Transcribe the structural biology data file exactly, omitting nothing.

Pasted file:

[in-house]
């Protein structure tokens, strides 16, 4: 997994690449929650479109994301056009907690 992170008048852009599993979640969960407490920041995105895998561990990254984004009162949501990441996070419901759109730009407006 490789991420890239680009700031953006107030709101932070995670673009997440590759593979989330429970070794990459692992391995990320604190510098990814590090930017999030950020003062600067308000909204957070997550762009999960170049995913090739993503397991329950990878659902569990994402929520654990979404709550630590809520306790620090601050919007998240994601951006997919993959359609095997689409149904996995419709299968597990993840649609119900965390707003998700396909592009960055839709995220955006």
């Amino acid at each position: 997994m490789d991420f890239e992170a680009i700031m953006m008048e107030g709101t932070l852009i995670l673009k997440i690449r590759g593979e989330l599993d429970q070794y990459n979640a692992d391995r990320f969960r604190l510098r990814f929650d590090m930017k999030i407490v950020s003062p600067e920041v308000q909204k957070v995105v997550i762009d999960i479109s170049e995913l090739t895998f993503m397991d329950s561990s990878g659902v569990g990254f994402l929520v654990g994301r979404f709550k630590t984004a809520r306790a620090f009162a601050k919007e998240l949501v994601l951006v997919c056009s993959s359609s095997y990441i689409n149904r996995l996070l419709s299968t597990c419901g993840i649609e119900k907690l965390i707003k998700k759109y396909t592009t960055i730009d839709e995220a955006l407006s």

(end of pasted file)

[in-house]
């Protein structure tokens, strides 16, 4: 997994690449929650479109994301056009907690 992170008048852009599993979640969960407490920041995105895998561990990254984004009162949501990441996070419901759109730009407006 490789991420890239680009700031953006107030709101932070995670673009997440590759593979989330429970070794990459692992391995990320604190510098990814590090930017999030950020003062600067308000909204957070997550762009999960170049995913090739993503397991329950990878659902569990994402929520654990979404709550630590809520306790620090601050919007998240994601951006997919993959359609095997689409149904996995419709299968597990993840649609119900965390707003998700396909592009960055839709995220955006």
């Amino acid at each position: 997994m490789d991420f890239e992170a680009i700031m953006m008048e107030g709101t932070l852009i995670l673009k997440i690449r590759g593979e989330l599993d429970q070794y990459n979640a692992d391995r990320f969960r604190l510098r990814f929650d590090m930017k999030i407490v950020s003062p600067e920041v308000q909204k957070v995105v997550i762009d999960i479109s170049e995913l090739t895998f993503m397991d329950s561990s990878g659902v569990g990254f994402l929520v654990g994301r979404f709550k630590t984004a809520r306790a620090f009162a601050k919007e998240l949501v994601l951006v997919c056009s993959s359609s095997y990441i689409n149904r996995l996070l419709s299968t597990c419901g993840i649609e119900k907690l965390i707003k998700k759109y396909t592009t960055i730009d839709e995220a955006l407006s």